On Friday, we looked at some of the media coverage of Archbishop of Canterbury Rowan Williams' suggestion that some aspects of sharia should be formally introduced in England. On Monday, we looked at some of the responses Williams' speech has engendered. Well, this story is rolling on and on. So let's look at some of the additional follow-up coverage. The Washington Post summarized where things stand after Williams addressed the General Synod:
Williams, spiritual leader of the world's approximately 80 million Anglicans, made his remarks Monday to a friendly though generally skeptical audience, the General Synod, the Church of England's national assembly. Members gave him a standing ovation when he entered.
"Some of what has been heard is a very long way indeed from what was actually said," he noted, adding that he "must of course take responsibility for any unclarity" and for any "misleading choice of words."
"I tried to make clear that there could be no 'blank checks' in this regard, in particular as regards some of the sensitive questions about the status and liberties of women," he said. "The law of the land still guarantees for all the basic components of human dignity."
That's a bit of a different view than one Daily Mail columnist had:
The moment a flunkey bashed the Chamber's wall with a gavel and the Archbishop bumbled in at 3.17pm yesterday they stood as one and clapped.
Some even cheered, thin, fluting voices raised in defiance of the public outcry and the media's firestorm.
A united Church of England. Now there's a rare sight!
The ovation lasted well over a minute, the Church's ruling body giving its much-flayed high priest full gas and gaiters support. He looked genuinely embarrassed, poor lamb, and kept trying to get them to shut up.
During his address, Williams apologized for his "misleading choice of words" that had been "clumsily deployed."
Anyway, the story to this point is that we had Williams' lecture followed by outrage or passionate defense followed by Williams saying he should have been more clear. What I'm worried about is that this will be, more or less, the end of the coverage.
Put another way, let's look at this editorial from the left-leaning Guardian (U.K.):
Dr Williams' naivety played a major part in the treatment he has attracted, particularly the casual way in which he flung the explosive term "sharia law" into the debate. Another part of his problem, however, was the sheer complexity of his argument. Dr Williams is a scholar: his meditation on Thursday was littered with all manner of references. His argued with subtlety that laws are not just instruments of control, but that they also have a role in affirming the affiliations people owe to one another. In a multicultural society such affiliations are diverse - diversity which, he reasoned, parts of the law must better reflect. This was the stuff of seminars and was never going to register in the mass market without being boiled down into soundbites.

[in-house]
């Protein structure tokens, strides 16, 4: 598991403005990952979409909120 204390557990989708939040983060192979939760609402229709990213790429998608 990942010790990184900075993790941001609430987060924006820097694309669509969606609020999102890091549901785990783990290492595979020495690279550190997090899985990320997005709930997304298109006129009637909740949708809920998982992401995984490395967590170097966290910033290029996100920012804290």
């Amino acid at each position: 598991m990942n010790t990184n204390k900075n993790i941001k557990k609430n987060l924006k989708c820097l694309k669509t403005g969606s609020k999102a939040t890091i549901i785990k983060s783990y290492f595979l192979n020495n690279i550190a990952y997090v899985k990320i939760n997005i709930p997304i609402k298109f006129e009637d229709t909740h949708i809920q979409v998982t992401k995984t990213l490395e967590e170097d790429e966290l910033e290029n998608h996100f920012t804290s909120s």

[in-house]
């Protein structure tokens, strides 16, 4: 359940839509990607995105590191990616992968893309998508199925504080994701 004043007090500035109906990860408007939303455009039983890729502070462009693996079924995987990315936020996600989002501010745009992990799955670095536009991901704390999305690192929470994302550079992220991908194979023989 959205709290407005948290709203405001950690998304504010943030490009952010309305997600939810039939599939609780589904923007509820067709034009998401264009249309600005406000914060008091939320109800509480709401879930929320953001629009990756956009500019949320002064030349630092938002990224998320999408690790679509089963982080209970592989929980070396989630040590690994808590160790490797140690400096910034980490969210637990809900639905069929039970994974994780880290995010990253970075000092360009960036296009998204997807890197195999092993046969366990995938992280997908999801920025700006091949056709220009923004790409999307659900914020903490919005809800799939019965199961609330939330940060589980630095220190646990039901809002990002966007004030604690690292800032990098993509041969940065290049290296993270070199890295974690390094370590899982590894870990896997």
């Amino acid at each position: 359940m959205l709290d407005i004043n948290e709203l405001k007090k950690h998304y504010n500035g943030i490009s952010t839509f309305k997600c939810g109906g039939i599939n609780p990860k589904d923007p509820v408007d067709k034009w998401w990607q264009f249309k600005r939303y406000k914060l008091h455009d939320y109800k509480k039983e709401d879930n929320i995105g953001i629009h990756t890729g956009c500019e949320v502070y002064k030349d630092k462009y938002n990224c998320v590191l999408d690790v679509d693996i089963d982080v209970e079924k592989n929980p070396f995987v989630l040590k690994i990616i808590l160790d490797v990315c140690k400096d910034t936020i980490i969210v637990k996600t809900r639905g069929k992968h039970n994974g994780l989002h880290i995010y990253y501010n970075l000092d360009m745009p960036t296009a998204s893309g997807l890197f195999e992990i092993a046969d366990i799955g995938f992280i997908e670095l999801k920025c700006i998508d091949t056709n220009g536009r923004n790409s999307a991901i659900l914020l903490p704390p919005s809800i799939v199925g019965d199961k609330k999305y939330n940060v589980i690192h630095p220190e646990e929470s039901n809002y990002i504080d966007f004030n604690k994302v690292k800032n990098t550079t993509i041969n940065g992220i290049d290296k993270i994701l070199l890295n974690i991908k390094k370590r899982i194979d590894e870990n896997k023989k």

I would hate to think that the message that religious figures take from this Williams episode is that their messages have to be dumbed down for the soundbite culture. I agree that Williams' argument is complex. The response -- aside from a few tabloid-type responses -- is also complex. Our news culture tends to obsess on a scandalous news story and then drop it.
I would appreciate more stories like Reuters religion editor Tom Heneghan's. You should read the whole thing but he begins by saying that while the headlines might be shouting about stoning or hand-chopping, the real sharia questions center around divorce and inheritance cases:
But "the devil is in the detail," as the saying goes.
Sharia law is not a single written code -- there are four schools of interpretation for Sunnis, one for Shi'ites and disagreements within them. Men can enjoy more rights than women, a stand that clashes with western concepts of equality.
"Even in a city like Bradford, you have four different schools of sharia law, so which are you going to accept?" Baroness Haleh Afshar, a law professor, told the BBC.
Heneghan explains what sharia is -- he wrote another article on just that topic -- and says that the vast bulk of cases handled by sharia courts deal with marriage, divorce, inheritance and business. Williams suggested that sharia court decisions could be accepted as long as they don't contradict British civil law:
"What Dr Williams is talking about in practical terms is either superfluous ... or it runs the risk of compromising his other key principles," Simon Barrow, director of the British religious think-tank Ekklesia, argued in an analysis.
The principles of equality and individual rights would rule out many sharia verdicts common in Muslim countries.
In many traditional sharia courts, a woman's testimony is worth half that of a man and a daughter has a right to only half the inheritance that a son gets. In child custody cases, men and Muslims usually have priority over women and non-Muslims.
Williams and his defenders keep saying his sin was putting forth a complex, scholarly and nuanced argument. But his 6,000-word lecture was actually pretty straightforward and gives reporters and the public plenty to chew on. The proper response to the lecture is to dissect his argument, as Heneghan has begun to do, and analyze its implications and practicality. Opinion writers are having a heyday with this but there's no reason why the lead shouldn't be taken by religion reporters on the ground.